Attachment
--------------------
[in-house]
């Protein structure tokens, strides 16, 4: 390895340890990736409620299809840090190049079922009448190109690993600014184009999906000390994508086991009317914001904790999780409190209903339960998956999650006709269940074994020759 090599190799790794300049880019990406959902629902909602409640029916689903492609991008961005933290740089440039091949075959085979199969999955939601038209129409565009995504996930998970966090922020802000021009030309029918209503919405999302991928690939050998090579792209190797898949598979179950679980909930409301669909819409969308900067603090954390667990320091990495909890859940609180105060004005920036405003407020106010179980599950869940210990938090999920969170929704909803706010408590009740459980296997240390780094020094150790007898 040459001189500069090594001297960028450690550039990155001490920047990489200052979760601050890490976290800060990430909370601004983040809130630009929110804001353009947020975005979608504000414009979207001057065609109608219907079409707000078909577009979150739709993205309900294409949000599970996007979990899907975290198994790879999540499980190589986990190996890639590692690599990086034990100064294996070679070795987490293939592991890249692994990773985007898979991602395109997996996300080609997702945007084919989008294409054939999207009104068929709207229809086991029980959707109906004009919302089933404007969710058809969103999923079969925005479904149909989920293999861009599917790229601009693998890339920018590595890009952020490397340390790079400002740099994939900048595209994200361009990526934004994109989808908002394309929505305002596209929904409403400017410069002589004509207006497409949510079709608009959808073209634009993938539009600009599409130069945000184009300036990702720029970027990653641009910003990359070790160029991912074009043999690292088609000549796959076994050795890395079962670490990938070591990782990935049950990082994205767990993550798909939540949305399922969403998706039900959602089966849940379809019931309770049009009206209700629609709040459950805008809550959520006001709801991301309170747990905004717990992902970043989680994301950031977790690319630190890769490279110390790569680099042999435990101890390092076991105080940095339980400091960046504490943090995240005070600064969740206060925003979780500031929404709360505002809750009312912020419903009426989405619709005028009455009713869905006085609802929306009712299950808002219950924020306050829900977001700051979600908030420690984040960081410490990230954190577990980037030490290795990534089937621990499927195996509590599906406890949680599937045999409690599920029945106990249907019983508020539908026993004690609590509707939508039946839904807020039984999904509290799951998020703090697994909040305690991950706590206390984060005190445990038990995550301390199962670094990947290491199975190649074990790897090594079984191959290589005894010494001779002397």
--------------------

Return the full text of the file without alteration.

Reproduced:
[in-house]
């Protein structure tokens, strides 16, 4: 390895340890990736409620299809840090190049079922009448190109690993600014184009999906000390994508086991009317914001904790999780409190209903339960998956999650006709269940074994020759 090599190799790794300049880019990406959902629902909602409640029916689903492609991008961005933290740089440039091949075959085979199969999955939601038209129409565009995504996930998970966090922020802000021009030309029918209503919405999302991928690939050998090579792209190797898949598979179950679980909930409301669909819409969308900067603090954390667990320091990495909890859940609180105060004005920036405003407020106010179980599950869940210990938090999920969170929704909803706010408590009740459980296997240390780094020094150790007898 040459001189500069090594001297960028450690550039990155001490920047990489200052979760601050890490976290800060990430909370601004983040809130630009929110804001353009947020975005979608504000414009979207001057065609109608219907079409707000078909577009979150739709993205309900294409949000599970996007979990899907975290198994790879999540499980190589986990190996890639590692690599990086034990100064294996070679070795987490293939592991890249692994990773985007898979991602395109997996996300080609997702945007084919989008294409054939999207009104068929709207229809086991029980959707109906004009919302089933404007969710058809969103999923079969925005479904149909989920293999861009599917790229601009693998890339920018590595890009952020490397340390790079400002740099994939900048595209994200361009990526934004994109989808908002394309929505305002596209929904409403400017410069002589004509207006497409949510079709608009959808073209634009993938539009600009599409130069945000184009300036990702720029970027990653641009910003990359070790160029991912074009043999690292088609000549796959076994050795890395079962670490990938070591990782990935049950990082994205767990993550798909939540949305399922969403998706039900959602089966849940379809019931309770049009009206209700629609709040459950805008809550959520006001709801991301309170747990905004717990992902970043989680994301950031977790690319630190890769490279110390790569680099042999435990101890390092076991105080940095339980400091960046504490943090995240005070600064969740206060925003979780500031929404709360505002809750009312912020419903009426989405619709005028009455009713869905006085609802929306009712299950808002219950924020306050829900977001700051979600908030420690984040960081410490990230954190577990980037030490290795990534089937621990499927195996509590599906406890949680599937045999409690599920029945106990249907019983508020539908026993004690609590509707939508039946839904807020039984999904509290799951998020703090697994909040305690991950706590206390984060005190445990038990995550301390199962670094990947290491199975190649074990790897090594079984191959290589005894010494001779002397």